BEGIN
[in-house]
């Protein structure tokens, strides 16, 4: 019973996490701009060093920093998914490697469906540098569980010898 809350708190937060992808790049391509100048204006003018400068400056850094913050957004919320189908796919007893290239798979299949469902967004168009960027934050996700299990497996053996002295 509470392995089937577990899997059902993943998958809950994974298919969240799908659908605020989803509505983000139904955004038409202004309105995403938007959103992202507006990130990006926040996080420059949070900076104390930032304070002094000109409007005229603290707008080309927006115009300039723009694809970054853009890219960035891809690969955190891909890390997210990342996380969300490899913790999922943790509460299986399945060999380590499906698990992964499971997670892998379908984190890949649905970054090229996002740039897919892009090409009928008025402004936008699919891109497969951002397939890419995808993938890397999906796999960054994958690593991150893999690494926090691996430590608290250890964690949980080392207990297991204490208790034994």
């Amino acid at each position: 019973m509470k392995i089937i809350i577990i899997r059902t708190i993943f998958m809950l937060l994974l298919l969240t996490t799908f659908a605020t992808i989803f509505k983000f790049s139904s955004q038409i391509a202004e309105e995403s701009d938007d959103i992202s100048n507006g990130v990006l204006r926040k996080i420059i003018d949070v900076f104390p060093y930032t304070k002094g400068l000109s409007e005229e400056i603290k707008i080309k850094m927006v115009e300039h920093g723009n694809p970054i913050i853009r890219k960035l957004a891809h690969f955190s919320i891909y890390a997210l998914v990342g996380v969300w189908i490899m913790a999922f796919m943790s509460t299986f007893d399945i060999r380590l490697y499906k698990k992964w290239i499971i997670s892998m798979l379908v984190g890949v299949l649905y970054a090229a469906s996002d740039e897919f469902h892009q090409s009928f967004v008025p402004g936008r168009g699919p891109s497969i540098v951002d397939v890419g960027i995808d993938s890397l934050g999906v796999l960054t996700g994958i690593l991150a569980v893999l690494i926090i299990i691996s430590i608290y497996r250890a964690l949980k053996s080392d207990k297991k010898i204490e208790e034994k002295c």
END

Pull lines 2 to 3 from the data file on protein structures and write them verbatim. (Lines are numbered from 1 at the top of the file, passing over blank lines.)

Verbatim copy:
């Protein structure tokens, strides 16, 4: 019973996490701009060093920093998914490697469906540098569980010898 809350708190937060992808790049391509100048204006003018400068400056850094913050957004919320189908796919007893290239798979299949469902967004168009960027934050996700299990497996053996002295 509470392995089937577990899997059902993943998958809950994974298919969240799908659908605020989803509505983000139904955004038409202004309105995403938007959103992202507006990130990006926040996080420059949070900076104390930032304070002094000109409007005229603290707008080309927006115009300039723009694809970054853009890219960035891809690969955190891909890390997210990342996380969300490899913790999922943790509460299986399945060999380590499906698990992964499971997670892998379908984190890949649905970054090229996002740039897919892009090409009928008025402004936008699919891109497969951002397939890419995808993938890397999906796999960054994958690593991150893999690494926090691996430590608290250890964690949980080392207990297991204490208790034994």
């Amino acid at each position: 019973m509470k392995i089937i809350i577990i899997r059902t708190i993943f998958m809950l937060l994974l298919l969240t996490t799908f659908a605020t992808i989803f509505k983000f790049s139904s955004q038409i391509a202004e309105e995403s701009d938007d959103i992202s100048n507006g990130v990006l204006r926040k996080i420059i003018d949070v900076f104390p060093y930032t304070k002094g400068l000109s409007e005229e400056i603290k707008i080309k850094m927006v115009e300039h920093g723009n694809p970054i913050i853009r890219k960035l957004a891809h690969f955190s919320i891909y890390a997210l998914v990342g996380v969300w189908i490899m913790a999922f796919m943790s509460t299986f007893d399945i060999r380590l490697y499906k698990k992964w290239i499971i997670s892998m798979l379908v984190g890949v299949l649905y970054a090229a469906s996002d740039e897919f469902h892009q090409s009928f967004v008025p402004g936008r168009g699919p891109s497969i540098v951002d397939v890419g960027i995808d993938s890397l934050g999906v796999l960054t996700g994958i690593l991150a569980v893999l690494i926090i299990i691996s430590i608290y497996r250890a964690l949980k053996s080392d207990k297991k010898i204490e208790e034994k002295c």